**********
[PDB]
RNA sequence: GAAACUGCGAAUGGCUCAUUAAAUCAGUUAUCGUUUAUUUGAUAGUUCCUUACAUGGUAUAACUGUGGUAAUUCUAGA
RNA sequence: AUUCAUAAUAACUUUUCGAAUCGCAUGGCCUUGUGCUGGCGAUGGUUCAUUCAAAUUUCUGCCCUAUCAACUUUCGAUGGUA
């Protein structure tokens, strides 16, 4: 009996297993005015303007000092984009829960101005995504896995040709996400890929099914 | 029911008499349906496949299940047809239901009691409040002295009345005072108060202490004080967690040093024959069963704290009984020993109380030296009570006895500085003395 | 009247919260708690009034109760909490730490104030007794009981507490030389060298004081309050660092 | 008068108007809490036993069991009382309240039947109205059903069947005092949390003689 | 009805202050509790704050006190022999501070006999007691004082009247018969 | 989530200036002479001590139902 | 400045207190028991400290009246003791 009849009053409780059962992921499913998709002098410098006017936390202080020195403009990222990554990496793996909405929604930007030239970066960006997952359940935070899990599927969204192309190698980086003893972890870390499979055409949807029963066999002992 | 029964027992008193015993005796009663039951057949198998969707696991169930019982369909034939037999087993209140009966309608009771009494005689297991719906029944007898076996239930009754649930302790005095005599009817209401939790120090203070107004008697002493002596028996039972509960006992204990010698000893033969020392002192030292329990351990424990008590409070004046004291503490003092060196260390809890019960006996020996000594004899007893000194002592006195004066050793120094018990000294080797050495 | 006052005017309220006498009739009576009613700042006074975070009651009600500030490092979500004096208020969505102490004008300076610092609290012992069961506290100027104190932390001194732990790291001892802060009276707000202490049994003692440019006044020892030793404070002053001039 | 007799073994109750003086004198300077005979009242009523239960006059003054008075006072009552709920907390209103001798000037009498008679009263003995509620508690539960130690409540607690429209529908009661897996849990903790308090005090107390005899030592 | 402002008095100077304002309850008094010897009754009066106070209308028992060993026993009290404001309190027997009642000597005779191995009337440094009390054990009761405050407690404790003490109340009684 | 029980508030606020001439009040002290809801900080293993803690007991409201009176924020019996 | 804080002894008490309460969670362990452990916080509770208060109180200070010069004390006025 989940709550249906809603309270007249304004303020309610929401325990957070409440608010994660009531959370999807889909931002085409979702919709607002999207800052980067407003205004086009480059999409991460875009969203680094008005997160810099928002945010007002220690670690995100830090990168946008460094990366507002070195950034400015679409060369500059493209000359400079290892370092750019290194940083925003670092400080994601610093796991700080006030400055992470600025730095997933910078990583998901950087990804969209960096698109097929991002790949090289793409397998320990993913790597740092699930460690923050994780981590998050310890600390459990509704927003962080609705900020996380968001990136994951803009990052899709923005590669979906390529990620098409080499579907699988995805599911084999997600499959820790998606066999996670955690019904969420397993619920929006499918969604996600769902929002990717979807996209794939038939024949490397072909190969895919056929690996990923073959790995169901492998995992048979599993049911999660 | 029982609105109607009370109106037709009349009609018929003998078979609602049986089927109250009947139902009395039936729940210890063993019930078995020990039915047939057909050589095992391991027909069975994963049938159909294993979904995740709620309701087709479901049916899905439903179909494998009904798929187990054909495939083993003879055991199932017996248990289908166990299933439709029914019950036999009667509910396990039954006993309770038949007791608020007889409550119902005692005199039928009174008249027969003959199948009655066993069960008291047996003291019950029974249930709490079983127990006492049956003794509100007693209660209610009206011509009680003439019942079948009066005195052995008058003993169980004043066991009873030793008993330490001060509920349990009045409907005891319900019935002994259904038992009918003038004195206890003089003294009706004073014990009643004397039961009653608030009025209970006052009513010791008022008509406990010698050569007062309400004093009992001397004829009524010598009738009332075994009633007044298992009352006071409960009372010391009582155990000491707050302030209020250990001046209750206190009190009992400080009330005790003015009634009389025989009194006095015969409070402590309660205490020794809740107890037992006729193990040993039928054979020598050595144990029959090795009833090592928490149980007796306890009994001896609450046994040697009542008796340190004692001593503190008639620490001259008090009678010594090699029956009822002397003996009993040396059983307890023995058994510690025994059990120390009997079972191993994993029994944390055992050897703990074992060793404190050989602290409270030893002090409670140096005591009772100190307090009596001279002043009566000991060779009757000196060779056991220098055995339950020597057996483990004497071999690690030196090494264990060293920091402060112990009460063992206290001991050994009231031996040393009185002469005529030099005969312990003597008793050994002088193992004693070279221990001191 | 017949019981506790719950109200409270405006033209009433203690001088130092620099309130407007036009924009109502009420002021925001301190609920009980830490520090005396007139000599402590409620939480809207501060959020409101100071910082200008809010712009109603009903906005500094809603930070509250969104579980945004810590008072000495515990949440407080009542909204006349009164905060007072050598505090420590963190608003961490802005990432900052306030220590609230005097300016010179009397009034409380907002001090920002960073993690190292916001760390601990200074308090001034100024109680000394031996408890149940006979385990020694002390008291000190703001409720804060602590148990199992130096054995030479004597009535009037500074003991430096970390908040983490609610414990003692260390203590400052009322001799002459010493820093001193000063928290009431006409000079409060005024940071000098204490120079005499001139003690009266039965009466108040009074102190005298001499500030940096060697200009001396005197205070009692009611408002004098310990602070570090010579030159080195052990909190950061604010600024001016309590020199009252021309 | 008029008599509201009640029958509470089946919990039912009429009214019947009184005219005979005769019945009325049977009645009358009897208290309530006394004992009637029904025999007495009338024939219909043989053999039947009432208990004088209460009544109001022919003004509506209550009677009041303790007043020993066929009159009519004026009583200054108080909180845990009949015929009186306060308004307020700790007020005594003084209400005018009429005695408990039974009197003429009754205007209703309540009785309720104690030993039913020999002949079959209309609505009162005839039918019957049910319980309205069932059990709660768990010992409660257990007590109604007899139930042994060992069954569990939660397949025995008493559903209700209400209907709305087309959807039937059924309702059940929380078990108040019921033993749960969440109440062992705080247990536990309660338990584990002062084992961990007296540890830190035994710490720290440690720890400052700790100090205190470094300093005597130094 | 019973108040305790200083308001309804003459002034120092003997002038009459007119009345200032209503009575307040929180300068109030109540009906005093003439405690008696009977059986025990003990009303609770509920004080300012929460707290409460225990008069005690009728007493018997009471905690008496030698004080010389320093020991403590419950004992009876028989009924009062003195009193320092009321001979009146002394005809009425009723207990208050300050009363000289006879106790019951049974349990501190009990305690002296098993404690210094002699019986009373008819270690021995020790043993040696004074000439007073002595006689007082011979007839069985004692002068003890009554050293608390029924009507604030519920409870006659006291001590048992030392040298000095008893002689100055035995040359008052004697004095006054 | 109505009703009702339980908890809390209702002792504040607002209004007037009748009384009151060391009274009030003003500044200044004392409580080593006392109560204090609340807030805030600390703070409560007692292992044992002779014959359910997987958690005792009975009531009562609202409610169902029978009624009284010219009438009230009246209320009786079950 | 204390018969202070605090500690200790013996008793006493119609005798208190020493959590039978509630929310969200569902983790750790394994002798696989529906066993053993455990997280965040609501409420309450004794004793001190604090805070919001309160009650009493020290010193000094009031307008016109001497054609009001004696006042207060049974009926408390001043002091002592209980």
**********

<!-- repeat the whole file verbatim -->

[PDB]
RNA sequence: GAAACUGCGAAUGGCUCAUUAAAUCAGUUAUCGUUUAUUUGAUAGUUCCUUACAUGGUAUAACUGUGGUAAUUCUAGA
RNA sequence: AUUCAUAAUAACUUUUCGAAUCGCAUGGCCUUGUGCUGGCGAUGGUUCAUUCAAAUUUCUGCCCUAUCAACUUUCGAUGGUA
């Protein structure tokens, strides 16, 4: 009996297993005015303007000092984009829960101005995504896995040709996400890929099914 | 029911008499349906496949299940047809239901009691409040002295009345005072108060202490004080967690040093024959069963704290009984020993109380030296009570006895500085003395 | 009247919260708690009034109760909490730490104030007794009981507490030389060298004081309050660092 | 008068108007809490036993069991009382309240039947109205059903069947005092949390003689 | 009805202050509790704050006190022999501070006999007691004082009247018969 | 989530200036002479001590139902 | 400045207190028991400290009246003791 009849009053409780059962992921499913998709002098410098006017936390202080020195403009990222990554990496793996909405929604930007030239970066960006997952359940935070899990599927969204192309190698980086003893972890870390499979055409949807029963066999002992 | 029964027992008193015993005796009663039951057949198998969707696991169930019982369909034939037999087993209140009966309608009771009494005689297991719906029944007898076996239930009754649930302790005095005599009817209401939790120090203070107004008697002493002596028996039972509960006992204990010698000893033969020392002192030292329990351990424990008590409070004046004291503490003092060196260390809890019960006996020996000594004899007893000194002592006195004066050793120094018990000294080797050495 | 006052005017309220006498009739009576009613700042006074975070009651009600500030490092979500004096208020969505102490004008300076610092609290012992069961506290100027104190932390001194732990790291001892802060009276707000202490049994003692440019006044020892030793404070002053001039 | 007799073994109750003086004198300077005979009242009523239960006059003054008075006072009552709920907390209103001798000037009498008679009263003995509620508690539960130690409540607690429209529908009661897996849990903790308090005090107390005899030592 | 402002008095100077304002309850008094010897009754009066106070209308028992060993026993009290404001309190027997009642000597005779191995009337440094009390054990009761405050407690404790003490109340009684 | 029980508030606020001439009040002290809801900080293993803690007991409201009176924020019996 | 804080002894008490309460969670362990452990916080509770208060109180200070010069004390006025 989940709550249906809603309270007249304004303020309610929401325990957070409440608010994660009531959370999807889909931002085409979702919709607002999207800052980067407003205004086009480059999409991460875009969203680094008005997160810099928002945010007002220690670690995100830090990168946008460094990366507002070195950034400015679409060369500059493209000359400079290892370092750019290194940083925003670092400080994601610093796991700080006030400055992470600025730095997933910078990583998901950087990804969209960096698109097929991002790949090289793409397998320990993913790597740092699930460690923050994780981590998050310890600390459990509704927003962080609705900020996380968001990136994951803009990052899709923005590669979906390529990620098409080499579907699988995805599911084999997600499959820790998606066999996670955690019904969420397993619920929006499918969604996600769902929002990717979807996209794939038939024949490397072909190969895919056929690996990923073959790995169901492998995992048979599993049911999660 | 029982609105109607009370109106037709009349009609018929003998078979609602049986089927109250009947139902009395039936729940210890063993019930078995020990039915047939057909050589095992391991027909069975994963049938159909294993979904995740709620309701087709479901049916899905439903179909494998009904798929187990054909495939083993003879055991199932017996248990289908166990299933439709029914019950036999009667509910396990039954006993309770038949007791608020007889409550119902005692005199039928009174008249027969003959199948009655066993069960008291047996003291019950029974249930709490079983127990006492049956003794509100007693209660209610009206011509009680003439019942079948009066005195052995008058003993169980004043066991009873030793008993330490001060509920349990009045409907005891319900019935002994259904038992009918003038004195206890003089003294009706004073014990009643004397039961009653608030009025209970006052009513010791008022008509406990010698050569007062309400004093009992001397004829009524010598009738009332075994009633007044298992009352006071409960009372010391009582155990000491707050302030209020250990001046209750206190009190009992400080009330005790003015009634009389025989009194006095015969409070402590309660205490020794809740107890037992006729193990040993039928054979020598050595144990029959090795009833090592928490149980007796306890009994001896609450046994040697009542008796340190004692001593503190008639620490001259008090009678010594090699029956009822002397003996009993040396059983307890023995058994510690025994059990120390009997079972191993994993029994944390055992050897703990074992060793404190050989602290409270030893002090409670140096005591009772100190307090009596001279002043009566000991060779009757000196060779056991220098055995339950020597057996483990004497071999690690030196090494264990060293920091402060112990009460063992206290001991050994009231031996040393009185002469005529030099005969312990003597008793050994002088193992004693070279221990001191 | 017949019981506790719950109200409270405006033209009433203690001088130092620099309130407007036009924009109502009420002021925001301190609920009980830490520090005396007139000599402590409620939480809207501060959020409101100071910082200008809010712009109603009903906005500094809603930070509250969104579980945004810590008072000495515990949440407080009542909204006349009164905060007072050598505090420590963190608003961490802005990432900052306030220590609230005097300016010179009397009034409380907002001090920002960073993690190292916001760390601990200074308090001034100024109680000394031996408890149940006979385990020694002390008291000190703001409720804060602590148990199992130096054995030479004597009535009037500074003991430096970390908040983490609610414990003692260390203590400052009322001799002459010493820093001193000063928290009431006409000079409060005024940071000098204490120079005499001139003690009266039965009466108040009074102190005298001499500030940096060697200009001396005197205070009692009611408002004098310990602070570090010579030159080195052990909190950061604010600024001016309590020199009252021309 | 008029008599509201009640029958509470089946919990039912009429009214019947009184005219005979005769019945009325049977009645009358009897208290309530006394004992009637029904025999007495009338024939219909043989053999039947009432208990004088209460009544109001022919003004509506209550009677009041303790007043020993066929009159009519004026009583200054108080909180845990009949015929009186306060308004307020700790007020005594003084209400005018009429005695408990039974009197003429009754205007209703309540009785309720104690030993039913020999002949079959209309609505009162005839039918019957049910319980309205069932059990709660768990010992409660257990007590109604007899139930042994060992069954569990939660397949025995008493559903209700209400209907709305087309959807039937059924309702059940929380078990108040019921033993749960969440109440062992705080247990536990309660338990584990002062084992961990007296540890830190035994710490720290440690720890400052700790100090205190470094300093005597130094 | 019973108040305790200083308001309804003459002034120092003997002038009459007119009345200032209503009575307040929180300068109030109540009906005093003439405690008696009977059986025990003990009303609770509920004080300012929460707290409460225990008069005690009728007493018997009471905690008496030698004080010389320093020991403590419950004992009876028989009924009062003195009193320092009321001979009146002394005809009425009723207990208050300050009363000289006879106790019951049974349990501190009990305690002296098993404690210094002699019986009373008819270690021995020790043993040696004074000439007073002595006689007082011979007839069985004692002068003890009554050293608390029924009507604030519920409870006659006291001590048992030392040298000095008893002689100055035995040359008052004697004095006054 | 109505009703009702339980908890809390209702002792504040607002209004007037009748009384009151060391009274009030003003500044200044004392409580080593006392109560204090609340807030805030600390703070409560007692292992044992002779014959359910997987958690005792009975009531009562609202409610169902029978009624009284010219009438009230009246209320009786079950 | 204390018969202070605090500690200790013996008793006493119609005798208190020493959590039978509630929310969200569902983790750790394994002798696989529906066993053993455990997280965040609501409420309450004794004793001190604090805070919001309160009650009493020290010193000094009031307008016109001497054609009001004696006042207060049974009926408390001043002091002592209980």